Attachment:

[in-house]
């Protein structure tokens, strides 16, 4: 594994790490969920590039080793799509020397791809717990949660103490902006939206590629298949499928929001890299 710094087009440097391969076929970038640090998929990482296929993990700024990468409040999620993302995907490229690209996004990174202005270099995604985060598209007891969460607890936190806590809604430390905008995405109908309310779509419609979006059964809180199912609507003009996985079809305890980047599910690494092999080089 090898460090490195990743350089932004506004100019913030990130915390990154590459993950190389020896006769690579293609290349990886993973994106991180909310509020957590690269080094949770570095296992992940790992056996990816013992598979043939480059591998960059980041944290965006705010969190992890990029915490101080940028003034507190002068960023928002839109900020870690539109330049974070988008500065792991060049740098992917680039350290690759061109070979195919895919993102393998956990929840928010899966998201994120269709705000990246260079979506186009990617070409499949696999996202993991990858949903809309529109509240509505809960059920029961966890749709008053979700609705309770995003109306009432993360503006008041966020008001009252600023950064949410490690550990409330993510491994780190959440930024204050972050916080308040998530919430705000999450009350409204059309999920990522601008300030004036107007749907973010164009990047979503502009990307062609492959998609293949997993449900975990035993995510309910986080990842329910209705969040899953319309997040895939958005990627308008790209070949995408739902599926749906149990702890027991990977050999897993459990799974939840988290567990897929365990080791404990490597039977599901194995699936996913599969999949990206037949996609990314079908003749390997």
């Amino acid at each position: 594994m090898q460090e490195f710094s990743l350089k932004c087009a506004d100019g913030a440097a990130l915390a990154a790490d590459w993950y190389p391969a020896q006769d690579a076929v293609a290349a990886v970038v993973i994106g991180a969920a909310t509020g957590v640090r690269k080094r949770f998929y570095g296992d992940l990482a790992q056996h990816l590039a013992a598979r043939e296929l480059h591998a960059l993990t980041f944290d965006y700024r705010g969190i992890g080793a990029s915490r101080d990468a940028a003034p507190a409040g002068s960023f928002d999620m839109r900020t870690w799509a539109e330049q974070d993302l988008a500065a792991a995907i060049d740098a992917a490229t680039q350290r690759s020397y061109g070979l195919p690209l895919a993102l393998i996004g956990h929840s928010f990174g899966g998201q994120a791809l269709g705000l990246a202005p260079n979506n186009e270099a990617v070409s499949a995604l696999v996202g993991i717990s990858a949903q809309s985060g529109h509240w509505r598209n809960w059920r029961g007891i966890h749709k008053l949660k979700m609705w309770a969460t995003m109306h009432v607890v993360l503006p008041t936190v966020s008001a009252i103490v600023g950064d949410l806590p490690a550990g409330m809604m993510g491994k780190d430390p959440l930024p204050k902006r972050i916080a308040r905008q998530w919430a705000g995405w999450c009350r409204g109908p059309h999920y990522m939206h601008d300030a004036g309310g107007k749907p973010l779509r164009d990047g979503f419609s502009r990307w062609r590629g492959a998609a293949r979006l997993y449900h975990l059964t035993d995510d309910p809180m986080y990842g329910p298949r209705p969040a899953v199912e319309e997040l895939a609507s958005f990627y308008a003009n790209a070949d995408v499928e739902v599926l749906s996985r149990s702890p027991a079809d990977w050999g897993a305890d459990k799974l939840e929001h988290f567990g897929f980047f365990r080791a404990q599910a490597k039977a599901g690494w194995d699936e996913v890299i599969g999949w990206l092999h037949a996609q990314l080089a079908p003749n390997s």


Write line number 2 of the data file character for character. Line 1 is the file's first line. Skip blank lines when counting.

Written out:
């Protein structure tokens, strides 16, 4: 594994790490969920590039080793799509020397791809717990949660103490902006939206590629298949499928929001890299 710094087009440097391969076929970038640090998929990482296929993990700024990468409040999620993302995907490229690209996004990174202005270099995604985060598209007891969460607890936190806590809604430390905008995405109908309310779509419609979006059964809180199912609507003009996985079809305890980047599910690494092999080089 090898460090490195990743350089932004506004100019913030990130915390990154590459993950190389020896006769690579293609290349990886993973994106991180909310509020957590690269080094949770570095296992992940790992056996990816013992598979043939480059591998960059980041944290965006705010969190992890990029915490101080940028003034507190002068960023928002839109900020870690539109330049974070988008500065792991060049740098992917680039350290690759061109070979195919895919993102393998956990929840928010899966998201994120269709705000990246260079979506186009990617070409499949696999996202993991990858949903809309529109509240509505809960059920029961966890749709008053979700609705309770995003109306009432993360503006008041966020008001009252600023950064949410490690550990409330993510491994780190959440930024204050972050916080308040998530919430705000999450009350409204059309999920990522601008300030004036107007749907973010164009990047979503502009990307062609492959998609293949997993449900975990035993995510309910986080990842329910209705969040899953319309997040895939958005990627308008790209070949995408739902599926749906149990702890027991990977050999897993459990799974939840988290567990897929365990080791404990490597039977599901194995699936996913599969999949990206037949996609990314079908003749390997």